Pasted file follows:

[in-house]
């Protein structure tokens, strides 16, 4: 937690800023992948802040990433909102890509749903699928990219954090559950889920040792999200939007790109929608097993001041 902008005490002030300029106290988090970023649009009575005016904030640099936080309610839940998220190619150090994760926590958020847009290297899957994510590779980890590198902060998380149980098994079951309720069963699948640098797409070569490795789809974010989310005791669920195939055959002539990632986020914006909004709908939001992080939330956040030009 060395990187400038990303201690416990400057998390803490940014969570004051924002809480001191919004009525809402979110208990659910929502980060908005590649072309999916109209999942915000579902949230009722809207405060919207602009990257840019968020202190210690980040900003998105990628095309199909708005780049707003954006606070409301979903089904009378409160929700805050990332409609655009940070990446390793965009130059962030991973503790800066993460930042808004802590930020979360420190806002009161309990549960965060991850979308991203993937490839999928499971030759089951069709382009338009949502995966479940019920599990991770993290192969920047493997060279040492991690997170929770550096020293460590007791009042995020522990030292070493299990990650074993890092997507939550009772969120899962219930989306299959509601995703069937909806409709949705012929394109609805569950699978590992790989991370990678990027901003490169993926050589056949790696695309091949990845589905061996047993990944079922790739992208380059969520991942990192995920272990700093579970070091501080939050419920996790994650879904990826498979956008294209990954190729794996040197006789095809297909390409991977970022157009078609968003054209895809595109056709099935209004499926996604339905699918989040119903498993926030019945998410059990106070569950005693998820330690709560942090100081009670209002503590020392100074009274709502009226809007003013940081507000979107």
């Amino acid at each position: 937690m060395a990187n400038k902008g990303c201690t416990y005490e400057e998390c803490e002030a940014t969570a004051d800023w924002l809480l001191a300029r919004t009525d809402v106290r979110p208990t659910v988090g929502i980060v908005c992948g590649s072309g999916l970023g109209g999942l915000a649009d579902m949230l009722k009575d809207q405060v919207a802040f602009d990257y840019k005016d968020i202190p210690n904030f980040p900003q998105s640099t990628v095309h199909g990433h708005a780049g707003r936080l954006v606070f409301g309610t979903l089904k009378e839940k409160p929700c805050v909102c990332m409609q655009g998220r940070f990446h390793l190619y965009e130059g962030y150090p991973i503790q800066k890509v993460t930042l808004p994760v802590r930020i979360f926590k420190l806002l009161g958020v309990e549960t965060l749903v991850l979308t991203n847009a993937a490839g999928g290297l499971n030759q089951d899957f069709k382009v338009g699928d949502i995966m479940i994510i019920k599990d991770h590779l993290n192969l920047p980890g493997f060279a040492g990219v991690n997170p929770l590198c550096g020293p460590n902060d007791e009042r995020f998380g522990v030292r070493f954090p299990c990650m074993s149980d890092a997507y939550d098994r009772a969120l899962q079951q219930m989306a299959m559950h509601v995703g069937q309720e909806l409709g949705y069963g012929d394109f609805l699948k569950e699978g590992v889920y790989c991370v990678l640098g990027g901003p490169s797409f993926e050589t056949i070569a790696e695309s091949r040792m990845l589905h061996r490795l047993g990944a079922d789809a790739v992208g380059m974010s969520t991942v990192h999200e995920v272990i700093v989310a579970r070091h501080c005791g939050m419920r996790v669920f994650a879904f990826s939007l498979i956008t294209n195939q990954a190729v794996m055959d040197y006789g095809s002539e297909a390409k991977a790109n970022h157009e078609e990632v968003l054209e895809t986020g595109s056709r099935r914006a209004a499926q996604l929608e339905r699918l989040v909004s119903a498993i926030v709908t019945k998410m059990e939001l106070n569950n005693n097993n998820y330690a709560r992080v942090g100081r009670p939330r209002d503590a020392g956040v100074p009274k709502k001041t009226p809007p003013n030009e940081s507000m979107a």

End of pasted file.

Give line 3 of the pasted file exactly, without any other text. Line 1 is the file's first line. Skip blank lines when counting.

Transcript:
């Amino acid at each position: 937690m060395a990187n400038k902008g990303c201690t416990y005490e400057e998390c803490e002030a940014t969570a004051d800023w924002l809480l001191a300029r919004t009525d809402v106290r979110p208990t659910v988090g929502i980060v908005c992948g590649s072309g999916l970023g109209g999942l915000a649009d579902m949230l009722k009575d809207q405060v919207a802040f602009d990257y840019k005016d968020i202190p210690n904030f980040p900003q998105s640099t990628v095309h199909g990433h708005a780049g707003r936080l954006v606070f409301g309610t979903l089904k009378e839940k409160p929700c805050v909102c990332m409609q655009g998220r940070f990446h390793l190619y965009e130059g962030y150090p991973i503790q800066k890509v993460t930042l808004p994760v802590r930020i979360f926590k420190l806002l009161g958020v309990e549960t965060l749903v991850l979308t991203n847009a993937a490839g999928g290297l499971n030759q089951d899957f069709k382009v338009g699928d949502i995966m479940i994510i019920k599990d991770h590779l993290n192969l920047p980890g493997f060279a040492g990219v991690n997170p929770l590198c550096g020293p460590n902060d007791e009042r995020f998380g522990v030292r070493f954090p299990c990650m074993s149980d890092a997507y939550d098994r009772a969120l899962q079951q219930m989306a299959m559950h509601v995703g069937q309720e909806l409709g949705y069963g012929d394109f609805l699948k569950e699978g590992v889920y790989c991370v990678l640098g990027g901003p490169s797409f993926e050589t056949i070569a790696e695309s091949r040792m990845l589905h061996r490795l047993g990944a079922d789809a790739v992208g380059m974010s969520t991942v990192h999200e995920v272990i700093v989310a579970r070091h501080c005791g939050m419920r996790v669920f994650a879904f990826s939007l498979i956008t294209n195939q990954a190729v794996m055959d040197y006789g095809s002539e297909a390409k991977a790109n970022h157009e078609e990632v968003l054209e895809t986020g595109s056709r099935r914006a209004a499926q996604l929608e339905r699918l989040v909004s119903a498993i926030v709908t019945k998410m059990e939001l106070n569950n005693n097993n998820y330690a709560r992080v942090g100081r009670p939330r209002d503590a020392g956040v100074p009274k709502k001041t009226p809007p003013n030009e940081s507000m979107a």